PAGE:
Julie James and the Art of Interviewing
I saw Julie James make a reference to interviewing different individuals for her books. It struck me as something I hadn’t heard of before even though I am sure that other authors have undertaken this task. You often see thanks to various individuals in the acknowledgments but I’ve never seen any one write about the interview process. Often readers forget that no matter what the genre is research is an important component of writing. I asked Julie James if she would write an article about her interviews and she agreed. You can find out more about Julie James books at her website: http://juliejames.com/
I remember being asked, after the release of my first two books, if it was fun to write about lawyers since I am a lawyer. In both of those books, the main characters were civil litigators at large firms, just as I had been. And in response to that question, I used to say, rather enthusiastically, “Yes! Because it means I don’t have to do any research!”
Well, that couldn’t last forever.
With my third book, Something About You, I decided to branch out into the world of criminal law. The book features a heroine who is an Assistant U.S. Attorney and a hero who’s an FBI agent. When it came time to write the first scene at the heroine’s workplace, I realized that I was kind of . . . well, faking it. In law school, I’d taken several criminal law/procedure courses, and afterward I’d clerked for a federal appellate judge, so I was familiar with the types of cases federal prosecutors handled. But I didn’t know the daily minutiae of that world as well as I had known the law firm environment depicted in my prior two books.
Luckily, a law school friend of mine is an Assistant U.S. Attorney, so I asked if I could interview him for the book. I think he’d braced himself for some sort of in-depth, investigative journalist-type interview, but instead I asked him questions like: “How many other lawyers do you share a secretary with?” and “When you meet with FBI agents, do you go to their office, or do they come to yours?” It was the little details I was after, those things that would make the scenes in my book feel more authentic.
On top of adding authenticity, I’ve found that doing interviews can inspire new ideas. For example, in A Lot Like Love, the heroine owns a wine store, so I asked the owner of my local wine shop if I could interview her and shadow her for a day. In addition to becoming more familiar with her daily routine and picking up great anecdotes, I learned that the store had a panic button underneath the main bar that connects directly to the police department—a detail I used in the climax of the book.
To date, the most substantial research I’ve done for a book was for my current release, About That Night. This is my third book set in the world of the Chicago FBI and U.S. Attorney offices, and when plotting the story it occurred to me how helpful it would be if I could actually see the offices I was writing about. Unfortunately, I didn’t know any FBI agents. So instead, I simply looked up the phone number for the Chicago field office and cold-called the Special Agent who handles media inquiries. I explained that I was a local author writing a series about Chicago FBI agents and asked if I could have a tour of the office. Of course, I fully expected him to say no, but figured there was no harm in asking.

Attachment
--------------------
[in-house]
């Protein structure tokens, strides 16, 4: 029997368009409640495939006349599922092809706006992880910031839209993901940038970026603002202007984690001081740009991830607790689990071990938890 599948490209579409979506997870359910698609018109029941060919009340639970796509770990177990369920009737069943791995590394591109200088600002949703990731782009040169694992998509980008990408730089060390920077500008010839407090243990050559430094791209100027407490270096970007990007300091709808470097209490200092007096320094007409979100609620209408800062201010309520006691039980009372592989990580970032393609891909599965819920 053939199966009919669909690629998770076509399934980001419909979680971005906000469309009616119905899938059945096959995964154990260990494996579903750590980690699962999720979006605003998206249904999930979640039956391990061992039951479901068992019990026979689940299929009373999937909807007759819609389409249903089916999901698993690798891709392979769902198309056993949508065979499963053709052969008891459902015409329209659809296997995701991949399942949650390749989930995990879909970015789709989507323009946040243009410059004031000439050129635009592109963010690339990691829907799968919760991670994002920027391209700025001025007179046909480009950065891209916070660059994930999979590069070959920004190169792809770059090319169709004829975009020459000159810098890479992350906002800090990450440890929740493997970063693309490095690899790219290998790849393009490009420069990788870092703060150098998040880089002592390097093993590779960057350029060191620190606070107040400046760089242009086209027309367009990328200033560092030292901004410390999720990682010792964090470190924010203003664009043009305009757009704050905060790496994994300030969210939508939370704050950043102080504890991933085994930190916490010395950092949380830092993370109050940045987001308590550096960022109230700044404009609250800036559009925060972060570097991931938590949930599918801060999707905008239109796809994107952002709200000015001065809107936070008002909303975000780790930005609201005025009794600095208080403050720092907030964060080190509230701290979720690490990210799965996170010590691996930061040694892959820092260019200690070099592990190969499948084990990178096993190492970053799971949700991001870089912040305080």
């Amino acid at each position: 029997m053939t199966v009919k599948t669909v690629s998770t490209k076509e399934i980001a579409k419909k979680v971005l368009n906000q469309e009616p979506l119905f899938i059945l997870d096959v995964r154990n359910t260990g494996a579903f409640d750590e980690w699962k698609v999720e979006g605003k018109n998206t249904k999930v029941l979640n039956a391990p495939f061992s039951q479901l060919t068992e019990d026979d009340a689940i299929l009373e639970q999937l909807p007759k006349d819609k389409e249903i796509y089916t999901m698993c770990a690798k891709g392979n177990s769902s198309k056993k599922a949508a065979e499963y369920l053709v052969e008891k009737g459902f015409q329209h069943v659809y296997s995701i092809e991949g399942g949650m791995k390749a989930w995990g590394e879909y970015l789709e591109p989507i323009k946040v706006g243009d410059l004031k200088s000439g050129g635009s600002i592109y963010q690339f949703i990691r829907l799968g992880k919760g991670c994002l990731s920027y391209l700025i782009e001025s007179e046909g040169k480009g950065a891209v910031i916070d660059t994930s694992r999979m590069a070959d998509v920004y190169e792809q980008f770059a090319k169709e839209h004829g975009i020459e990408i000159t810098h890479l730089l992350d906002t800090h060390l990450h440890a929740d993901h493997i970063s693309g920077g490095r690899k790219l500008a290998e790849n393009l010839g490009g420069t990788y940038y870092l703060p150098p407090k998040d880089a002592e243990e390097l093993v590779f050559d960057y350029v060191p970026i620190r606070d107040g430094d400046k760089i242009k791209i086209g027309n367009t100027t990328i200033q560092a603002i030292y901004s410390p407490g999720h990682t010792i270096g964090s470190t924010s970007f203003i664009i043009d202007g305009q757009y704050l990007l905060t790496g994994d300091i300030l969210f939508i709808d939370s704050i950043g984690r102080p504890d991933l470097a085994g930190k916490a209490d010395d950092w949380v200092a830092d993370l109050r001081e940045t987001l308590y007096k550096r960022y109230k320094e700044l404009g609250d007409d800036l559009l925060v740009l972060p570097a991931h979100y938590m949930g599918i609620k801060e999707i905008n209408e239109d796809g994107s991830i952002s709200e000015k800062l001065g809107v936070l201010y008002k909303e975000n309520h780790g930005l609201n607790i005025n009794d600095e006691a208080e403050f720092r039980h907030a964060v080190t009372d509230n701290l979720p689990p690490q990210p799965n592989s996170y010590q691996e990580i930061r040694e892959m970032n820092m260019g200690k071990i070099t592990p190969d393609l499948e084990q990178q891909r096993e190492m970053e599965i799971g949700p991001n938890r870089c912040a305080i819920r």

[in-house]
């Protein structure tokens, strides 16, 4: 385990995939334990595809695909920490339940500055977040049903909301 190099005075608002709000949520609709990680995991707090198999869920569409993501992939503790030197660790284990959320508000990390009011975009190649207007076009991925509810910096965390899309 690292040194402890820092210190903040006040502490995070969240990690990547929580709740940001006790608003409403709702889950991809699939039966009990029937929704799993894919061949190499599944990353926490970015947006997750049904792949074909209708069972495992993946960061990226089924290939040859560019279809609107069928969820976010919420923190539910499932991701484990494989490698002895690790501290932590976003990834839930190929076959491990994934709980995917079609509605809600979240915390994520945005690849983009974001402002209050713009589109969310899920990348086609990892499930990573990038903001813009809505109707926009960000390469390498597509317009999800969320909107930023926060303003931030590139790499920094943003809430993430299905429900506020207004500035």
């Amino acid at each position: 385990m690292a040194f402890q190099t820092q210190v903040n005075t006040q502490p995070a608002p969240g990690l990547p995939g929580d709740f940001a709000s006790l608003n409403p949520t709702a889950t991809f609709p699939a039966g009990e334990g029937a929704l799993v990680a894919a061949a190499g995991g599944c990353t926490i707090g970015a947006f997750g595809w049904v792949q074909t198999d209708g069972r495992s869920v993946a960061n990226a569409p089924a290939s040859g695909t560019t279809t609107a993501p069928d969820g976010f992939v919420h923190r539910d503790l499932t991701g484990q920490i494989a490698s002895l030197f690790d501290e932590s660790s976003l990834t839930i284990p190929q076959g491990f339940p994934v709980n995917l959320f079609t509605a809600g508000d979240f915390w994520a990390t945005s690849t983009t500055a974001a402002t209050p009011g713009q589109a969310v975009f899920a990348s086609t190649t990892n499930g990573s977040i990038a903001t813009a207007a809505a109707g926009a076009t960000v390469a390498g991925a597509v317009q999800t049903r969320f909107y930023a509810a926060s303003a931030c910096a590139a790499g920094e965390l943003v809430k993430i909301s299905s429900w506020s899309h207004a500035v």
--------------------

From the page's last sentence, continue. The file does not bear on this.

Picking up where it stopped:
He said yes.
Actually, his exact response was, “Sure! When do you want to come in?”
Emboldened after that, I called the Chicago U.S. Attorney’s office and asked if I could take a tour of their offices, too. The media rep there was more cautious at first, and asked several questions about what I wrote and what kind of information I was looking for, but in the end he very kindly agreed to give me a tour as well.
Now, this is the part where I could spend a long, long time talking about how incredibly gracious both the FBI and U.S. Attorney media representatives were during those tours—I saw the command room, toured a bank robbery floor, had an interview with the First Assistant U.S. Attorney (the second in command at the office), toured press rooms, met with division heads, and filled an entire notebook with everything I learned—but since this article is not titled “Julie James’s Ode to the FBI and U.S. Attorney’s Offices—aka ‘It’s an Interview Room, Not an Interrogation Room,’” I’ll simply say this instead:
None of it would’ve happened if I hadn’t asked.
Just recently, for the book I’m currently writing, I interviewed the former General Counsel (now CEO) of a major restaurant/sports & entertainment corporation. I’d known that I was aiming high with that request, but figured, heck, it couldn’t hurt to ask. After all, the worst someone can tell you is no.
And shockingly, they might actually say yes.
I’ve refined my interview technique, and now I ask about more than just the environmental details. The heroine in About That Night is another Assistant U.S. Attorney, and since being a federal prosecutor is such a large part of who she is, I wanted to really get to know her world. So, I re-interviewed my AUSA friend, and also interviewed another AUSA who used to work at my former law firm. This time, I asked questions like, “What’s a really bad day for you?” “What’s a good day?” “What’s the moment in your career that you’re most proud of?” “What are some of the most memorable cases you’ve worked on?” I’d like to think that having a better understanding of my character’s environment, goals, and ambitions makes the world that I’ve created in the book seem all that more real.
Bottom line: no one will ever criticize your writing for getting something “too right.” Talking to someone who’s walked in the shoes of your characters can provide you with a wealth of information that will make your story that much richer. Generally speaking, I’ve found that people like talking to authors. And if they don’t?
The worst they can say is no.